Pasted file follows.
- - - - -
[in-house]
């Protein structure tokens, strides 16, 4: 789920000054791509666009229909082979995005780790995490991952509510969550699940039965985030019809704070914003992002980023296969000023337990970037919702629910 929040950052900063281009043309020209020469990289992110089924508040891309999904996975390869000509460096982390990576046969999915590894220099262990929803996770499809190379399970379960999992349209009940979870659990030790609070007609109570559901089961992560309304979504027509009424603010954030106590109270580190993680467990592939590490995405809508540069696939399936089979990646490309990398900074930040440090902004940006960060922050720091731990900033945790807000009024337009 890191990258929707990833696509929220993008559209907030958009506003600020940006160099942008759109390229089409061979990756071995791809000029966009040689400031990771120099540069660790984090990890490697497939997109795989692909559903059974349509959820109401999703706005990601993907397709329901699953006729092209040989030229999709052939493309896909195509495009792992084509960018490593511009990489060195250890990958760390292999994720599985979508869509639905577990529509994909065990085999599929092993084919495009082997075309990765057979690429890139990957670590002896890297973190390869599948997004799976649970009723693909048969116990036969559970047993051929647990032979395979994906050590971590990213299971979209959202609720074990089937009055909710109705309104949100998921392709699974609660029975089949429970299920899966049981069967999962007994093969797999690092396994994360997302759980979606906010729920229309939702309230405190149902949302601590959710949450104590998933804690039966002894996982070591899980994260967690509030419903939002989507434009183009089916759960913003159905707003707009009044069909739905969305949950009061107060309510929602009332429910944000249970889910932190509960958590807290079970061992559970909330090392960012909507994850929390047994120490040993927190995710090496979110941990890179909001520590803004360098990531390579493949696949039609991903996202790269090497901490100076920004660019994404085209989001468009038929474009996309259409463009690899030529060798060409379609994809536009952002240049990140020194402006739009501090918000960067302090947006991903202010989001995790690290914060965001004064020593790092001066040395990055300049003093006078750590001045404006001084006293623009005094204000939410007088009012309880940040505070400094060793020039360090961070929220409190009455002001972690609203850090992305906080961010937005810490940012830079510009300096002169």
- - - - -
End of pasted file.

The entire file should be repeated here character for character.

[in-house]
């Protein structure tokens, strides 16, 4: 789920000054791509666009229909082979995005780790995490991952509510969550699940039965985030019809704070914003992002980023296969000023337990970037919702629910 929040950052900063281009043309020209020469990289992110089924508040891309999904996975390869000509460096982390990576046969999915590894220099262990929803996770499809190379399970379960999992349209009940979870659990030790609070007609109570559901089961992560309304979504027509009424603010954030106590109270580190993680467990592939590490995405809508540069696939399936089979990646490309990398900074930040440090902004940006960060922050720091731990900033945790807000009024337009 890191990258929707990833696509929220993008559209907030958009506003600020940006160099942008759109390229089409061979990756071995791809000029966009040689400031990771120099540069660790984090990890490697497939997109795989692909559903059974349509959820109401999703706005990601993907397709329901699953006729092209040989030229999709052939493309896909195509495009792992084509960018490593511009990489060195250890990958760390292999994720599985979508869509639905577990529509994909065990085999599929092993084919495009082997075309990765057979690429890139990957670590002896890297973190390869599948997004799976649970009723693909048969116990036969559970047993051929647990032979395979994906050590971590990213299971979209959202609720074990089937009055909710109705309104949100998921392709699974609660029975089949429970299920899966049981069967999962007994093969797999690092396994994360997302759980979606906010729920229309939702309230405190149902949302601590959710949450104590998933804690039966002894996982070591899980994260967690509030419903939002989507434009183009089916759960913003159905707003707009009044069909739905969305949950009061107060309510929602009332429910944000249970889910932190509960958590807290079970061992559970909330090392960012909507994850929390047994120490040993927190995710090496979110941990890179909001520590803004360098990531390579493949696949039609991903996202790269090497901490100076920004660019994404085209989001468009038929474009996309259409463009690899030529060798060409379609994809536009952002240049990140020194402006739009501090918000960067302090947006991903202010989001995790690290914060965001004064020593790092001066040395990055300049003093006078750590001045404006001084006293623009005094204000939410007088009012309880940040505070400094060793020039360090961070929220409190009455002001972690609203850090992305906080961010937005810490940012830079510009300096002169």